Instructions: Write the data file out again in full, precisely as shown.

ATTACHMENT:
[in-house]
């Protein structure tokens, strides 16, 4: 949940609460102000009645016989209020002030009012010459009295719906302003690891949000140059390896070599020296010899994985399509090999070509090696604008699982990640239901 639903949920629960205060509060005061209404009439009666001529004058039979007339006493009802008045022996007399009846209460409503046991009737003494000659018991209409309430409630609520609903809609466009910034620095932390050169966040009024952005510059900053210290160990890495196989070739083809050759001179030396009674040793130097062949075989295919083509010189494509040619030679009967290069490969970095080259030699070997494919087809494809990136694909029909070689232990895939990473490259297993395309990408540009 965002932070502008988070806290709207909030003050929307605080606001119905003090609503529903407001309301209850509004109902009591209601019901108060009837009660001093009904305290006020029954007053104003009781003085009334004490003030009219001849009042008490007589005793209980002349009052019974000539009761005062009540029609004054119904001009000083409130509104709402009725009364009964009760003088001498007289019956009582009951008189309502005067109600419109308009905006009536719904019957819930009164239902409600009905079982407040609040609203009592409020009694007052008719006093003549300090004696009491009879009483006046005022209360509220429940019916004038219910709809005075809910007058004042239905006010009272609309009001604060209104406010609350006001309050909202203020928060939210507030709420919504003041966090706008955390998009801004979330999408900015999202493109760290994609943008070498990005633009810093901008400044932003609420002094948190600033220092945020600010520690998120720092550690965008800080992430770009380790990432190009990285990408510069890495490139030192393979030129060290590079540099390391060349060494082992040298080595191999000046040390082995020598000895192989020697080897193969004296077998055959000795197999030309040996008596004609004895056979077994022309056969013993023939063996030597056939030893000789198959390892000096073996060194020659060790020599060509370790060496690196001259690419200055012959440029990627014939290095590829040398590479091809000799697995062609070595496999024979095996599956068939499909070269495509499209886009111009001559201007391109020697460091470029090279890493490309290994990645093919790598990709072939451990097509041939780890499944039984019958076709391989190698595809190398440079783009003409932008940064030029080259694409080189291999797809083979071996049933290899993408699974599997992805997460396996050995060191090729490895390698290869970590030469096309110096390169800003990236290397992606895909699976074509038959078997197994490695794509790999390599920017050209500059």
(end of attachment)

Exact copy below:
[in-house]
């Protein structure tokens, strides 16, 4: 949940609460102000009645016989209020002030009012010459009295719906302003690891949000140059390896070599020296010899994985399509090999070509090696604008699982990640239901 639903949920629960205060509060005061209404009439009666001529004058039979007339006493009802008045022996007399009846209460409503046991009737003494000659018991209409309430409630609520609903809609466009910034620095932390050169966040009024952005510059900053210290160990890495196989070739083809050759001179030396009674040793130097062949075989295919083509010189494509040619030679009967290069490969970095080259030699070997494919087809494809990136694909029909070689232990895939990473490259297993395309990408540009 965002932070502008988070806290709207909030003050929307605080606001119905003090609503529903407001309301209850509004109902009591209601019901108060009837009660001093009904305290006020029954007053104003009781003085009334004490003030009219001849009042008490007589005793209980002349009052019974000539009761005062009540029609004054119904001009000083409130509104709402009725009364009964009760003088001498007289019956009582009951008189309502005067109600419109308009905006009536719904019957819930009164239902409600009905079982407040609040609203009592409020009694007052008719006093003549300090004696009491009879009483006046005022209360509220429940019916004038219910709809005075809910007058004042239905006010009272609309009001604060209104406010609350006001309050909202203020928060939210507030709420919504003041966090706008955390998009801004979330999408900015999202493109760290994609943008070498990005633009810093901008400044932003609420002094948190600033220092945020600010520690998120720092550690965008800080992430770009380790990432190009990285990408510069890495490139030192393979030129060290590079540099390391060349060494082992040298080595191999000046040390082995020598000895192989020697080897193969004296077998055959000795197999030309040996008596004609004895056979077994022309056969013993023939063996030597056939030893000789198959390892000096073996060194020659060790020599060509370790060496690196001259690419200055012959440029990627014939290095590829040398590479091809000799697995062609070595496999024979095996599956068939499909070269495509499209886009111009001559201007391109020697460091470029090279890493490309290994990645093919790598990709072939451990097509041939780890499944039984019958076709391989190698595809190398440079783009003409932008940064030029080259694409080189291999797809083979071996049933290899993408699974599997992805997460396996050995060191090729490895390698290869970590030469096309110096390169800003990236290397992606895909699976074509038959078997197994490695794509790999390599920017050209500059």